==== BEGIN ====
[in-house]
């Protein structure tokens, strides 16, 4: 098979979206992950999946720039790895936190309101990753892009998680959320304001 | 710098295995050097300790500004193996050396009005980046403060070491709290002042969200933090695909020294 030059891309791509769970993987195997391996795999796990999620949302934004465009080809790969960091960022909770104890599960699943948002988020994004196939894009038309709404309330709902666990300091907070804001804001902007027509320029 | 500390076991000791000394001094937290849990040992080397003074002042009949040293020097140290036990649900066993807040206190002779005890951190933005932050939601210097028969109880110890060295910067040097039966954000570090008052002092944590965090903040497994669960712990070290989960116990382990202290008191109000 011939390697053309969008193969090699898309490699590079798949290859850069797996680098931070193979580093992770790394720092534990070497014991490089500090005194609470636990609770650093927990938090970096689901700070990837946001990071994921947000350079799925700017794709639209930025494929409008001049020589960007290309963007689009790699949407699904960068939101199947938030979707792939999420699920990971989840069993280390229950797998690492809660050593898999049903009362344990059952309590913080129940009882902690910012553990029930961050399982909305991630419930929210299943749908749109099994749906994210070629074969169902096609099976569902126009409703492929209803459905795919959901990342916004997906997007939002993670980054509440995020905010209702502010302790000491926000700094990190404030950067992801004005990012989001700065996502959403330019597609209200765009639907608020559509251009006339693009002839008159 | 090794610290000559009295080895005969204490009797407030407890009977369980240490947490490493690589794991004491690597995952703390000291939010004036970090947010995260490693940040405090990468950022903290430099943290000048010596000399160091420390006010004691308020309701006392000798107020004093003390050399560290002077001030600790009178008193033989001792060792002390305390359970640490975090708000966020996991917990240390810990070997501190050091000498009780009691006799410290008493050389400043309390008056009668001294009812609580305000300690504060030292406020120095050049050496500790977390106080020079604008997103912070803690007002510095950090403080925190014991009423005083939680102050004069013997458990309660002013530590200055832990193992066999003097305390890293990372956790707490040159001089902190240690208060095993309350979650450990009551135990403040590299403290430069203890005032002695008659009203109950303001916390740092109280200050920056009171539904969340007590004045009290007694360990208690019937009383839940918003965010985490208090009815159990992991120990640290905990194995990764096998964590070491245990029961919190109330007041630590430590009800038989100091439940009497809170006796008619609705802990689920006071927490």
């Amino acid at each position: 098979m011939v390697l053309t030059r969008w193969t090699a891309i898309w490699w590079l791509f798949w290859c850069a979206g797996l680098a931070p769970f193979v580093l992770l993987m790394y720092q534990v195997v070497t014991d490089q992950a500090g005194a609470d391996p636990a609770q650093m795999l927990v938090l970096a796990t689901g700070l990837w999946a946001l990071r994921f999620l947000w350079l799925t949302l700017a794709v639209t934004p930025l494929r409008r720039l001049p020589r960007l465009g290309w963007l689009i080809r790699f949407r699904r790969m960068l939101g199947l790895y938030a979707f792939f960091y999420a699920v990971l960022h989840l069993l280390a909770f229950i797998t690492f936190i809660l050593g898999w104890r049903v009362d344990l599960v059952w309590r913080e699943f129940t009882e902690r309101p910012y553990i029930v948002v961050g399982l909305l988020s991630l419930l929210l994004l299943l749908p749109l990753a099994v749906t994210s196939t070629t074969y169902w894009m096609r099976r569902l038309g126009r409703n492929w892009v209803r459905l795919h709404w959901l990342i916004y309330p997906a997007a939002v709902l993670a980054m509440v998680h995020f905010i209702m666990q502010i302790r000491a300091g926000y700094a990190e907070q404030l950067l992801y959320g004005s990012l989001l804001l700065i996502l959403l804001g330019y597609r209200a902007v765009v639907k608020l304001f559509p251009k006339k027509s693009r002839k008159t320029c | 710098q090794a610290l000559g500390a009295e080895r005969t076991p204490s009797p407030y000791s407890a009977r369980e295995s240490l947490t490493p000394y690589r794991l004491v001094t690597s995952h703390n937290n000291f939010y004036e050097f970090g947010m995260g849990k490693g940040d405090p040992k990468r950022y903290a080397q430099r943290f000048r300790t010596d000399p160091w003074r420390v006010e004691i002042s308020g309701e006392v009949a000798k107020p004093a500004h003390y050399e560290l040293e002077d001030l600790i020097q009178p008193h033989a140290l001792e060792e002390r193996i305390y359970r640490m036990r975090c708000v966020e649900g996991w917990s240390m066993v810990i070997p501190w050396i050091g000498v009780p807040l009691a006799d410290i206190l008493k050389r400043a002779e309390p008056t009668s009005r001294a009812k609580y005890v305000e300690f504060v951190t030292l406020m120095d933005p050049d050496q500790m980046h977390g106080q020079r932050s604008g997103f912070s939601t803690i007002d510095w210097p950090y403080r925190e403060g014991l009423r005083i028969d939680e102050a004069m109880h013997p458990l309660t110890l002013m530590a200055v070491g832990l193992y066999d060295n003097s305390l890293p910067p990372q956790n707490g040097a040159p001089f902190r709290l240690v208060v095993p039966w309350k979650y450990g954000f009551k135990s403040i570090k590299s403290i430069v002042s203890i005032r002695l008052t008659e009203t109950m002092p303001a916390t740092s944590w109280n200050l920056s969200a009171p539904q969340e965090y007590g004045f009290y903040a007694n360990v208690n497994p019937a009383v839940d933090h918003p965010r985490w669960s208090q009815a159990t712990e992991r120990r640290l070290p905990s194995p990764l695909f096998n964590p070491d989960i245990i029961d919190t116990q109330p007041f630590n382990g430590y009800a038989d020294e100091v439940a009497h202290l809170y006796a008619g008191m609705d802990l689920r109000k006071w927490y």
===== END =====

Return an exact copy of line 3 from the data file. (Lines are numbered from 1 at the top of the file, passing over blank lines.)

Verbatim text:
């Amino acid at each position: 098979m011939v390697l053309t030059r969008w193969t090699a891309i898309w490699w590079l791509f798949w290859c850069a979206g797996l680098a931070p769970f193979v580093l992770l993987m790394y720092q534990v195997v070497t014991d490089q992950a500090g005194a609470d391996p636990a609770q650093m795999l927990v938090l970096a796990t689901g700070l990837w999946a946001l990071r994921f999620l947000w350079l799925t949302l700017a794709v639209t934004p930025l494929r409008r720039l001049p020589r960007l465009g290309w963007l689009i080809r790699f949407r699904r790969m960068l939101g199947l790895y938030a979707f792939f960091y999420a699920v990971l960022h989840l069993l280390a909770f229950i797998t690492f936190i809660l050593g898999w104890r049903v009362d344990l599960v059952w309590r913080e699943f129940t009882e902690r309101p910012y553990i029930v948002v961050g399982l909305l988020s991630l419930l929210l994004l299943l749908p749109l990753a099994v749906t994210s196939t070629t074969y169902w894009m096609r099976r569902l038309g126009r409703n492929w892009v209803r459905l795919h709404w959901l990342i916004y309330p997906a997007a939002v709902l993670a980054m509440v998680h995020f905010i209702m666990q502010i302790r000491a300091g926000y700094a990190e907070q404030l950067l992801y959320g004005s990012l989001l804001l700065i996502l959403l804001g330019y597609r209200a902007v765009v639907k608020l304001f559509p251009k006339k027509s693009r002839k008159t320029c | 710098q090794a610290l000559g500390a009295e080895r005969t076991p204490s009797p407030y000791s407890a009977r369980e295995s240490l947490t490493p000394y690589r794991l004491v001094t690597s995952h703390n937290n000291f939010y004036e050097f970090g947010m995260g849990k490693g940040d405090p040992k990468r950022y903290a080397q430099r943290f000048r300790t010596d000399p160091w003074r420390v006010e004691i002042s308020g309701e006392v009949a000798k107020p004093a500004h003390y050399e560290l040293e002077d001030l600790i020097q009178p008193h033989a140290l001792e060792e002390r193996i305390y359970r640490m036990r975090c708000v966020e649900g996991w917990s240390m066993v810990i070997p501190w050396i050091g000498v009780p807040l009691a006799d410290i206190l008493k050389r400043a002779e309390p008056t009668s009005r001294a009812k609580y005890v305000e300690f504060v951190t030292l406020m120095d933005p050049d050496q500790m980046h977390g106080q020079r932050s604008g997103f912070s939601t803690i007002d510095w210097p950090y403080r925190e403060g014991l009423r005083i028969d939680e102050a004069m109880h013997p458990l309660t110890l002013m530590a200055v070491g832990l193992y066999d060295n003097s305390l890293p910067p990372q956790n707490g040097a040159p001089f902190r709290l240690v208060v095993p039966w309350k979650y450990g954000f009551k135990s403040i570090k590299s403290i430069v002042s203890i005032r002695l008052t008659e009203t109950m002092p303001a916390t740092s944590w109280n200050l920056s969200a009171p539904q969340e965090y007590g004045f009290y903040a007694n360990v208690n497994p019937a009383v839940d933090h918003p965010r985490w669960s208090q009815a159990t712990e992991r120990r640290l070290p905990s194995p990764l695909f096998n964590p070491d989960i245990i029961d919190t116990q109330p007041f630590n382990g430590y009800a038989d020294e100091v439940a009497h202290l809170y006796a008619g008191m609705d802990l689920r109000k006071w927490y």